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  1. #1
    Join Date
    May 2010

    1959 14' plywood boat restoration

    Hello all! New member here...I'm Mike, 30 years old, from Buffalo, NY doing a restoration to a 1959 hand built 14' plywood boat. I acquired this back in October and spent a month or so stripping it down to bare wood. I spent the winter remodeling my kitchen, and am now getting back to the boat. I'll fill you in with the progress so far...mind you these photos date back to October-December or so, and from here on out these are copy/pastes from another forum I had posted this project up on

    The boat had been in barn storage the past few years where a leaky roof filled the boat and caused some damage. Here's the last good picture of it in the water from a few years ago...

    The barn where it was stored.

    In it's new winter home.

    The gorgeous Art Deco era inspired 55 HP Mercury outboard. Apparently this boat was capable of about 30mph and could pull skiers quite well.

    Interior shot...before cleaning. The seat cushions were destroyed and thrown in the trash before I picked her up.

    After a little cleanup, with the front seat bottom removed and the rear seat folded up. It's pretty cool to see how this was constructed once I start removing bits and pieces, amazing that it was built by hand.

    And getting started with scraping the paint away...this was maybe 1.5 hours or so of putzing around.

    Currently, my plans for the project look like this:

    *Read up on as much literature as I can and learn, learn, learn about the right way to fix these things up.
    *Remove bad paint on hull, prep, repaint in possibly a gloss black or navy blue finish to really set off the woodwork on top.
    *Possibly a new wood top (depending on the condition of it once I start cleaning it up).
    *Find a nice wood steering wheel.
    *Rip out the front wood seat and replace with swiveling captain chairs.
    *Upholster a new rear bench seat.
    *Possibly chop the windshield down a few inches.
    *Remove paint from all stainless trimware and polish that up.

    End goal is to have a comfy little 4 person cruiser to putt around with on calm days. I've never been involved in a project like this, so I have a lot to learn...but I'm excited to revive this beauty and hit the water come spring!

  2. #2
    Join Date
    May 2010
    The boat was hand built by the father of a lady I work with. I don't know his name, but know that is was based off of drawings from Popular Science Magazine. He used it up until about 25 years ago...then it went into 10 years of storage...then 8 years under the ownership of my boss who had to refinish it, then the past 2 years in the barn.

    Eventually this boat will end up in northern Minnesota at my parents cabin where it can be reunited with the '55 Chevy I'd really like to get a few years out of this and then hand it off to them...and then build another one for myself, something a little larger that could handle rougher water conditions and more people.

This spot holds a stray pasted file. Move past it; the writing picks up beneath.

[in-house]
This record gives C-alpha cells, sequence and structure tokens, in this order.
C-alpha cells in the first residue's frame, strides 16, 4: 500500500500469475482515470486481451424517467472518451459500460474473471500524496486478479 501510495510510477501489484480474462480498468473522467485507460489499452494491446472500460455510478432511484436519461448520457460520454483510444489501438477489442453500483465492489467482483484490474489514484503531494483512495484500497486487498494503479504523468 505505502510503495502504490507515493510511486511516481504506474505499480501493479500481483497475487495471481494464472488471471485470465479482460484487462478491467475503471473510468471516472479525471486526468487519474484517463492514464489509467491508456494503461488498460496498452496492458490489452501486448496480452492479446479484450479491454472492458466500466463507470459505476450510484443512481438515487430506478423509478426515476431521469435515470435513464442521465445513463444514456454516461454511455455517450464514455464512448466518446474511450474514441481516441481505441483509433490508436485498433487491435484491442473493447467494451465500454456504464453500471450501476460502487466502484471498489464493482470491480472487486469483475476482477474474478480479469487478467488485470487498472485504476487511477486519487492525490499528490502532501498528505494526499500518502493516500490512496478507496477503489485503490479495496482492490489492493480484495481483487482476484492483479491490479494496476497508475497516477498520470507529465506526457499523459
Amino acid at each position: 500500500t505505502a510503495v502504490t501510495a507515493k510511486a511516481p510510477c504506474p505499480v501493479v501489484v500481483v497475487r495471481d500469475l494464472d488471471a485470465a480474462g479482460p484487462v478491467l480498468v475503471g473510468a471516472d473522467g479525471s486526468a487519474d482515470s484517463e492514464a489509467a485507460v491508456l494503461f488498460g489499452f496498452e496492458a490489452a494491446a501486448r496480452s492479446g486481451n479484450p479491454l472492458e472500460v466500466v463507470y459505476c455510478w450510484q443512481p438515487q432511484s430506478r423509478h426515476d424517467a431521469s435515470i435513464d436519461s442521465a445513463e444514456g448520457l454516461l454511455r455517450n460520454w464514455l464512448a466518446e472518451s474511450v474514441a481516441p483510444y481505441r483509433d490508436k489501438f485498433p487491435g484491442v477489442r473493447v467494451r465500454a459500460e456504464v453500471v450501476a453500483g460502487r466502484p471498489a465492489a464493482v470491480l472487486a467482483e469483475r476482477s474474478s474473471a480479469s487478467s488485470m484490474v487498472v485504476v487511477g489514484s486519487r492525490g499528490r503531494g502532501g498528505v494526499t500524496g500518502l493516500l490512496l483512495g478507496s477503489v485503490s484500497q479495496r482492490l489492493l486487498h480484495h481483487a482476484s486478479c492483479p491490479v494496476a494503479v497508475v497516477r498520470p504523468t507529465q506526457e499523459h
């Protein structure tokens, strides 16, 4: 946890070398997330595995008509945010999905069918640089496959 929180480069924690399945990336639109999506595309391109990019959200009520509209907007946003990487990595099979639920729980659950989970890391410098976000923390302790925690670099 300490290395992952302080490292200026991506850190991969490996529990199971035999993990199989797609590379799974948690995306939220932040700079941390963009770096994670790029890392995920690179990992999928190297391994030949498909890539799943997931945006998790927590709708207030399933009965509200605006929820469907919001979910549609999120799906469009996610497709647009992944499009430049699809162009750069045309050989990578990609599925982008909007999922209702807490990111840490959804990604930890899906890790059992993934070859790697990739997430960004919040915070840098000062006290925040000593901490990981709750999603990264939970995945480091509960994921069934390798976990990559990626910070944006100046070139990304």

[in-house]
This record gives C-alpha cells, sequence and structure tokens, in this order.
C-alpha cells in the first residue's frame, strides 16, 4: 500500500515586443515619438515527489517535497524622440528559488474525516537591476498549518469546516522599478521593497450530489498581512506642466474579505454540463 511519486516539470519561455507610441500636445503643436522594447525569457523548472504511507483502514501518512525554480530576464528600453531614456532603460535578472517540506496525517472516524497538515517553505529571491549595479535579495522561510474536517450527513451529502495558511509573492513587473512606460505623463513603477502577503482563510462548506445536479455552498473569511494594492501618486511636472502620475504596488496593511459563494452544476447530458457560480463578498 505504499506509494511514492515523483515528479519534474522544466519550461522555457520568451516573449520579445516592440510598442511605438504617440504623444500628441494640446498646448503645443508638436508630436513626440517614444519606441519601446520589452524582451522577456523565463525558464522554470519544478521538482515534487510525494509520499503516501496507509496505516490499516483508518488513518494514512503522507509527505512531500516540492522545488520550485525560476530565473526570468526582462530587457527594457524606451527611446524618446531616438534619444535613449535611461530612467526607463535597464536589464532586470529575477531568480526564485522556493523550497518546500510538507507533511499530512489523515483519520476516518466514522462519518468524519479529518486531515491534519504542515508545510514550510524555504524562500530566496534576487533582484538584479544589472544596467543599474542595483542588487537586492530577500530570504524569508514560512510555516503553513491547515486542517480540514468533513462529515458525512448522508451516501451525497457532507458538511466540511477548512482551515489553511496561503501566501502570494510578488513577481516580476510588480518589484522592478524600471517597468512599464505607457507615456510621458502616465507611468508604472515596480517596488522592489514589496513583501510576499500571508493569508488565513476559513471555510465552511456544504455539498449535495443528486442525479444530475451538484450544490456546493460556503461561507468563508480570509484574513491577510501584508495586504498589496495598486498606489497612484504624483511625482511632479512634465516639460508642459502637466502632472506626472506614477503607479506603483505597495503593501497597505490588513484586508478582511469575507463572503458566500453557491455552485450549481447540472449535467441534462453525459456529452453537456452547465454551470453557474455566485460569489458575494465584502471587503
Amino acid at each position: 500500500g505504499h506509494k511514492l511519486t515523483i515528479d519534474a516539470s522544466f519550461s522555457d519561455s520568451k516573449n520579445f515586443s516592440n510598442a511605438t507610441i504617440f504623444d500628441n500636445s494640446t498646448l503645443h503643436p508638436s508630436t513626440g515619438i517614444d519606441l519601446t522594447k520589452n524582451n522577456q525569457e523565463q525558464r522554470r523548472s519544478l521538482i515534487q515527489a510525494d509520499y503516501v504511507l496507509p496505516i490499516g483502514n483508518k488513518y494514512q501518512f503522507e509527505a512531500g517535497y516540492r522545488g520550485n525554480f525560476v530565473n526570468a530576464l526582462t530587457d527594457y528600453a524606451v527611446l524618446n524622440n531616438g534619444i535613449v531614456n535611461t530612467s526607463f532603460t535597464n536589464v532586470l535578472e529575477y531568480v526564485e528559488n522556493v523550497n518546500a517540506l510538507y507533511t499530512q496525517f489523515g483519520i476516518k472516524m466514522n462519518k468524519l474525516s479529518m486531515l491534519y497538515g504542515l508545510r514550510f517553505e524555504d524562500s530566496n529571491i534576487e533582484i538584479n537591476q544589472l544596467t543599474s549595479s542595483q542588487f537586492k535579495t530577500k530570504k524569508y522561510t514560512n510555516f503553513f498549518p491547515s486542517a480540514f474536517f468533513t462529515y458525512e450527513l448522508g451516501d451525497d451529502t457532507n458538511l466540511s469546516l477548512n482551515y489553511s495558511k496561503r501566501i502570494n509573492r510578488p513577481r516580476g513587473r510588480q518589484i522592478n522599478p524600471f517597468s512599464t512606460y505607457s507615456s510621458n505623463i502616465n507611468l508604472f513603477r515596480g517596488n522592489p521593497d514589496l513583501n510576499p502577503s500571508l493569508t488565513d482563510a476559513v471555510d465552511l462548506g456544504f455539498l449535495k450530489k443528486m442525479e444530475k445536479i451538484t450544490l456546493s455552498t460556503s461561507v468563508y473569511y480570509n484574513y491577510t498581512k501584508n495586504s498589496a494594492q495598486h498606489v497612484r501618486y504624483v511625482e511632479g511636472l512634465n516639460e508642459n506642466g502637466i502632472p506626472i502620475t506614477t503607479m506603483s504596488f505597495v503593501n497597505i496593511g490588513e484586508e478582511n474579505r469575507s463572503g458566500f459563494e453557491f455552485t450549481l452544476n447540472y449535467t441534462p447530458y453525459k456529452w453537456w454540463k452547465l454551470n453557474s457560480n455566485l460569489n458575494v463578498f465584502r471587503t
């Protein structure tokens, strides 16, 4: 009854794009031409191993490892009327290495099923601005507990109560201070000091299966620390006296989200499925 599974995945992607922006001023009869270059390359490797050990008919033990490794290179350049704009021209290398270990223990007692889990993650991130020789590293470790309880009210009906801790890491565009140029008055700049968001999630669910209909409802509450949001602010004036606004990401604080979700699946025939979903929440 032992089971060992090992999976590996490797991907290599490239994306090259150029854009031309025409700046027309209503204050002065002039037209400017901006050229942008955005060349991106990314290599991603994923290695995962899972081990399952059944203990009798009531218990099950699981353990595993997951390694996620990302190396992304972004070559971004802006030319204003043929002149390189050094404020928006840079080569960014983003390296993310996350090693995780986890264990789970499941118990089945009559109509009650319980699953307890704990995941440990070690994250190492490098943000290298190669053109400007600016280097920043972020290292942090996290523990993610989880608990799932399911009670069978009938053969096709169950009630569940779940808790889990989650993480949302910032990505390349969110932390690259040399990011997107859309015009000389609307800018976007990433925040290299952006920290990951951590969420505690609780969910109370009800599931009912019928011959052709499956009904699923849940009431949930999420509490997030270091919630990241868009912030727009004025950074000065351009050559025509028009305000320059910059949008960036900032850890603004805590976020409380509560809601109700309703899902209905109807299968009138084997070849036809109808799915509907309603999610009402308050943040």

Got a few hours in tonight...I can't get over how relaxing this is, and how nice it is to not have grease and grime all over my body, not to mention a sore back.

    The tools.

    Removing the bumper.

    I'm always amazed at the contours wood makes...so hot.

    Shit...we got some rot to deal with

    Note the form of the trim piece on the ground...

    ...and done for the night.

  3. #3
    Join Date
    May 2010
    Had a friend come over with some home brew to slow me down a bit...Bourbon Barrel Porter with Oak wood chips, seemed fitting right? I can't begin to explain how amazing this beer is. Anyway, the boat is getting pretty close to being naked at this point Obviously this is the easy monkey work...but it yields some gratification through quick results of progress.

  4. #4
    Join Date
    May 2010
    Pricking out all the putty from the many, many buried screws.

    After 50 years of service...she's coming up!

    The rot...

    This is half of the top, and will be used as a template for the new wood top that will eventually be made.


  5. #5
    Join Date
    May 2010
    I'm either a genius...or incredibly stupid for even trying this out, but I'm stubborn and didn't want to wait for 5 friends to show up...so I took it upon myself to do the deed of flipping the boat.

    First item to take care of was getting lumber for the stands I need to build. I really need a truck...

    Then came removing the engine. Never thought I'd use the picker to do something like this. Here's the stand to ease with moving it around as well.

    Now, onto flipping the boat...thanks to the picker, beams, and some clever use of ratchet straps, it was a fairly straightforward affair.

    ...and DONE.

  6. #6
    Join Date
    May 2010
    Took advantage of a 4 day holiday weekend and ended up getting all the stripping, scraping, and sanding done on the hull.

    Once the hand tools reached the point of being worthless, I moved onto 40 grit DA duty.

    This is what I look like when working...

    And...after 12 hours, it's done.

    Next steps have already begun. I've tracked down a local source for the most perfect ribbon cut mahogany veneer My next update will cover this and the application of it over the hull...but will probably be a few weeks as it will undoubtedly be a tedious process.


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